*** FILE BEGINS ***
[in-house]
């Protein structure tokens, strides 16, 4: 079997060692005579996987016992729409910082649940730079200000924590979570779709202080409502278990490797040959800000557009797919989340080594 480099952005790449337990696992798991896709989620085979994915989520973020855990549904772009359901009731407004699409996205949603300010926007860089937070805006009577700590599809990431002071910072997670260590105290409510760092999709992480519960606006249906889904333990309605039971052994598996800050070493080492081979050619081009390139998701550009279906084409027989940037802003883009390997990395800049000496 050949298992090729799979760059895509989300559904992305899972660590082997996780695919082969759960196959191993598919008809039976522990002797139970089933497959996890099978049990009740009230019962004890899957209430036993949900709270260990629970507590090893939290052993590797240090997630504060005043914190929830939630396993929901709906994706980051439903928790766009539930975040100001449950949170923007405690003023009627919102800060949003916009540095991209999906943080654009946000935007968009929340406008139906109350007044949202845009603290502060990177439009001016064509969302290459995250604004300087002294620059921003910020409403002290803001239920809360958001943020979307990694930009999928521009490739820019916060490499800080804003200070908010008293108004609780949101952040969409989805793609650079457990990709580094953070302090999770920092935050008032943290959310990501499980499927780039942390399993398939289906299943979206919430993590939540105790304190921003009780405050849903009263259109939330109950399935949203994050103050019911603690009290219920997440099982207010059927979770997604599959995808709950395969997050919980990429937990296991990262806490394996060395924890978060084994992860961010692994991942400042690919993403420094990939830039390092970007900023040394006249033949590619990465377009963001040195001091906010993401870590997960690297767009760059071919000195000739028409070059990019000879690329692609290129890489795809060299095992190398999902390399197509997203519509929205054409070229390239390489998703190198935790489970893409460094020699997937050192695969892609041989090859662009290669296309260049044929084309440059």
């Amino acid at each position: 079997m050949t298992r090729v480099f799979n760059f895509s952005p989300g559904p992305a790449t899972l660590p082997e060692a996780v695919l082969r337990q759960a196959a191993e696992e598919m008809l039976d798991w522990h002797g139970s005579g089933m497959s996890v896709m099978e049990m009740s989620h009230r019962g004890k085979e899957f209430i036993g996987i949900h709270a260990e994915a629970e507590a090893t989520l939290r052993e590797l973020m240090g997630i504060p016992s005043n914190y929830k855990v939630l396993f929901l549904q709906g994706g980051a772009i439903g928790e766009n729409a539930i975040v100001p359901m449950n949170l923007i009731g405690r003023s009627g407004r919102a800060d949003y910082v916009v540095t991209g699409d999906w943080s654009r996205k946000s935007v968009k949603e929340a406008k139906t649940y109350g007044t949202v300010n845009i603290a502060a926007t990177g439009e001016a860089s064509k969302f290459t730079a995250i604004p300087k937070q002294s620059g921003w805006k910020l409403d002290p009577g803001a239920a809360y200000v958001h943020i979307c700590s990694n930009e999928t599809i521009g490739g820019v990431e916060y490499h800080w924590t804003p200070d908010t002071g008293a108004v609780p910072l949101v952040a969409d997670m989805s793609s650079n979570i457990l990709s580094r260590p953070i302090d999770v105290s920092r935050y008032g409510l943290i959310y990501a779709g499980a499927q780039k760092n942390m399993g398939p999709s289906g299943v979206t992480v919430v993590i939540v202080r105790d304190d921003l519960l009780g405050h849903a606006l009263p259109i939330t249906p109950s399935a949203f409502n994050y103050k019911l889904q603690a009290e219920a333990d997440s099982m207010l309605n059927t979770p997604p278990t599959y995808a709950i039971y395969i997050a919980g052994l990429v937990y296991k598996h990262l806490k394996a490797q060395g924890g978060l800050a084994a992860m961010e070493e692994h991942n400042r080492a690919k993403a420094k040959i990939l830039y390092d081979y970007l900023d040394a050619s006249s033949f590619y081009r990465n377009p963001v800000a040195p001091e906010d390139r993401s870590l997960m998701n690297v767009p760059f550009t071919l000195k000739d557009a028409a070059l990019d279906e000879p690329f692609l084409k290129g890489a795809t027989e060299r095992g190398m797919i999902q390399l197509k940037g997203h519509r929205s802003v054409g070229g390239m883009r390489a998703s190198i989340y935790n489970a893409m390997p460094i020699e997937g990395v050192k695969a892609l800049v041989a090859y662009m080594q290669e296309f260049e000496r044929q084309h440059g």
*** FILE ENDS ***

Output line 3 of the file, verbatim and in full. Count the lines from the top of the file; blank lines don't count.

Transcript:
């Amino acid at each position: 079997m050949t298992r090729v480099f799979n760059f895509s952005p989300g559904p992305a790449t899972l660590p082997e060692a996780v695919l082969r337990q759960a196959a191993e696992e598919m008809l039976d798991w522990h002797g139970s005579g089933m497959s996890v896709m099978e049990m009740s989620h009230r019962g004890k085979e899957f209430i036993g996987i949900h709270a260990e994915a629970e507590a090893t989520l939290r052993e590797l973020m240090g997630i504060p016992s005043n914190y929830k855990v939630l396993f929901l549904q709906g994706g980051a772009i439903g928790e766009n729409a539930i975040v100001p359901m449950n949170l923007i009731g405690r003023s009627g407004r919102a800060d949003y910082v916009v540095t991209g699409d999906w943080s654009r996205k946000s935007v968009k949603e929340a406008k139906t649940y109350g007044t949202v300010n845009i603290a502060a926007t990177g439009e001016a860089s064509k969302f290459t730079a995250i604004p300087k937070q002294s620059g921003w805006k910020l409403d002290p009577g803001a239920a809360y200000v958001h943020i979307c700590s990694n930009e999928t599809i521009g490739g820019v990431e916060y490499h800080w924590t804003p200070d908010t002071g008293a108004v609780p910072l949101v952040a969409d997670m989805s793609s650079n979570i457990l990709s580094r260590p953070i302090d999770v105290s920092r935050y008032g409510l943290i959310y990501a779709g499980a499927q780039k760092n942390m399993g398939p999709s289906g299943v979206t992480v919430v993590i939540v202080r105790d304190d921003l519960l009780g405050h849903a606006l009263p259109i939330t249906p109950s399935a949203f409502n994050y103050k019911l889904q603690a009290e219920a333990d997440s099982m207010l309605n059927t979770p997604p278990t599959y995808a709950i039971y395969i997050a919980g052994l990429v937990y296991k598996h990262l806490k394996a490797q060395g924890g978060l800050a084994a992860m961010e070493e692994h991942n400042r080492a690919k993403a420094k040959i990939l830039y390092d081979y970007l900023d040394a050619s006249s033949f590619y081009r990465n377009p963001v800000a040195p001091e906010d390139r993401s870590l997960m998701n690297v767009p760059f550009t071919l000195k000739d557009a028409a070059l990019d279906e000879p690329f692609l084409k290129g890489a795809t027989e060299r095992g190398m797919i999902q390399l197509k940037g997203h519509r929205s802003v054409g070229g390239m883009r390489a998703s190198i989340y935790n489970a893409m390997p460094i020699e997937g990395v050192k695969a892609l800049v041989a090859y662009m080594q290669e296309f260049e000496r044929q084309h440059g």